adenocarcinoma of the small bowel

Primary adenocarcinoma of the small bowel is about 50 times less common than colonic carcinoma.

Pathology

Almost 50% of small bowel adenocarcinomas are found in the duodenum, especially near the ampulla. In the remaining cases, the jejunum is more commonly involved than the ileum.

Risk factors include a history of:

More distal small bowel adenocarcinomas are more likely to be annular, duodenal adenocarcinomas tend to be papillary or polypoid.

Radiographic features

CT
  • CT shows a soft-tissue mass with heterogeneous attenuation, usually with moderate enhancement after intravenous administration of contrast material.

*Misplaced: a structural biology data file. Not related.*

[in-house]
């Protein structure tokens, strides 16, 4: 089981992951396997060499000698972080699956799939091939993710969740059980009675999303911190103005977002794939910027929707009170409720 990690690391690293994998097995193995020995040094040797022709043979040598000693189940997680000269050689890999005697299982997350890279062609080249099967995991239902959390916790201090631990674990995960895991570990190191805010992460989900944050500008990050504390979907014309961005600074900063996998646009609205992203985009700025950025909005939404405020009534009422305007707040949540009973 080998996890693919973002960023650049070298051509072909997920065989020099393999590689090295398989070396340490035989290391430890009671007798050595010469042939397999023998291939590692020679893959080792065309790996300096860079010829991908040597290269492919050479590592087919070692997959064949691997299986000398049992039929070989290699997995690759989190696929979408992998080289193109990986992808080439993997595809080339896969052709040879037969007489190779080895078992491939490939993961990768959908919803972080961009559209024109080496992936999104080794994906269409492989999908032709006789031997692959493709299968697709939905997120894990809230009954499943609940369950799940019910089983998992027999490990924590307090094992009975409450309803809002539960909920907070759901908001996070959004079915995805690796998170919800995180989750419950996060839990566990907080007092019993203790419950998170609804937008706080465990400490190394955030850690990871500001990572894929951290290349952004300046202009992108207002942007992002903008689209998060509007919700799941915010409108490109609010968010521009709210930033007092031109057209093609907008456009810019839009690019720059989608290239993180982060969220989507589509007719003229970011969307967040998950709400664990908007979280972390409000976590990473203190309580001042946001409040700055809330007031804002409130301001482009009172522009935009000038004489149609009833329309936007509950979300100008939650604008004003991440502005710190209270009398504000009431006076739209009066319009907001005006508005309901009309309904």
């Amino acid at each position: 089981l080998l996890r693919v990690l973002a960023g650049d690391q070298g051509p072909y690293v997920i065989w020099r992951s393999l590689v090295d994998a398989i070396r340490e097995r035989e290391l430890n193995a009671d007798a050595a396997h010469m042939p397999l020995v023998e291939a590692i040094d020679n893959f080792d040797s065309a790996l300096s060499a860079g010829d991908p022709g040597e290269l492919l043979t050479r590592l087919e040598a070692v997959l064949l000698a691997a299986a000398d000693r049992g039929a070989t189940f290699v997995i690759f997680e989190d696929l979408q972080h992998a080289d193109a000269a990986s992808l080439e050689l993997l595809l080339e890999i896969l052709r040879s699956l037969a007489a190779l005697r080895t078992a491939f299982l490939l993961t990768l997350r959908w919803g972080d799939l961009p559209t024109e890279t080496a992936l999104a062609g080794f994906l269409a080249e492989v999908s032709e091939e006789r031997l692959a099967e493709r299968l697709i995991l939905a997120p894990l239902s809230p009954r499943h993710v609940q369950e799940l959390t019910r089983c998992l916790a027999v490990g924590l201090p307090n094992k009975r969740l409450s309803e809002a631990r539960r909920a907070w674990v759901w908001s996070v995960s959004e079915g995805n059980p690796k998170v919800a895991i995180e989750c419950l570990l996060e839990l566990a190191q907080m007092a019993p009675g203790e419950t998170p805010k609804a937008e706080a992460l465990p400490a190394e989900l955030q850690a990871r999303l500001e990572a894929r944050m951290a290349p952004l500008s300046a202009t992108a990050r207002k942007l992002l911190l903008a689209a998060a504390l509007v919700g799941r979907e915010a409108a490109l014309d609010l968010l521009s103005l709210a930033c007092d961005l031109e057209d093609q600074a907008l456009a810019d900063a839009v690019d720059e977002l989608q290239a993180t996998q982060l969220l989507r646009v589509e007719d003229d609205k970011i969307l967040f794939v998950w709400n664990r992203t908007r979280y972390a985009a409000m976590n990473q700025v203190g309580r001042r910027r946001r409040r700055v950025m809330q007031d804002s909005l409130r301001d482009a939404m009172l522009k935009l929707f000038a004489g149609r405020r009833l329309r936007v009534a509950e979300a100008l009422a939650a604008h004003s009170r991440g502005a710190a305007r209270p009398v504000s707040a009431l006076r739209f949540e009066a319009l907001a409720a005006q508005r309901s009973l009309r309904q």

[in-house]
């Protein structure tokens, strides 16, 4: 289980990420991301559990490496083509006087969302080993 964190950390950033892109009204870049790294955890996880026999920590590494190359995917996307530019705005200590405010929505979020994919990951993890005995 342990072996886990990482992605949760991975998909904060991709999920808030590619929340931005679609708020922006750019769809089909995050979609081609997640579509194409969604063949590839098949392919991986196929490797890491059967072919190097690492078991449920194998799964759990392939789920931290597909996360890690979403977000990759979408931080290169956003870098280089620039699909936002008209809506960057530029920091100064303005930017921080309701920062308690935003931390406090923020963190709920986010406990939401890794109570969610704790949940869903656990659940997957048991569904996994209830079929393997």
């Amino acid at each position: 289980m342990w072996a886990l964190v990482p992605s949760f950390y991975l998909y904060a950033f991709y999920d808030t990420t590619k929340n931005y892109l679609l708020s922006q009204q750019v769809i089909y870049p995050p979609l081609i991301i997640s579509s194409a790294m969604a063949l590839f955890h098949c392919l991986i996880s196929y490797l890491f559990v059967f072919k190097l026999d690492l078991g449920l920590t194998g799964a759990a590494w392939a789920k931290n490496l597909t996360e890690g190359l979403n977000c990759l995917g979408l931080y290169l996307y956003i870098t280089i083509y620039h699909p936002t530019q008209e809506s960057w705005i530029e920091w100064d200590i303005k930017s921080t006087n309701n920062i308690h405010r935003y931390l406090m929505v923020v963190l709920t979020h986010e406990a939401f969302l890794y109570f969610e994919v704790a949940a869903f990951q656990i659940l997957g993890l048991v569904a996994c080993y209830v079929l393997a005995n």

• may manifest as an annular narrowing with abrupt concentric or irregular “overhanging edges,” a discrete tumor mass or an ulcerative lesion.
  • usually, only a short segment of the bowel is involved. Gradual narrowing of the lumen leads to partial or complete small bowel obstruction.

A large, aggressive, ulcerated adenocarcinoma can be mistaken for lymphoma. However, lymph node metastases in adenocarcinoma are usually less bulky than those in lymphoma.

Differential diagnosis

Small bowel malignant tumors:

Small bowel benign tumors:

  • adenomatous polyp
  • villous adenoma
  • leiomyoma
  • lipoma
  • hamartoma
  • hemangioma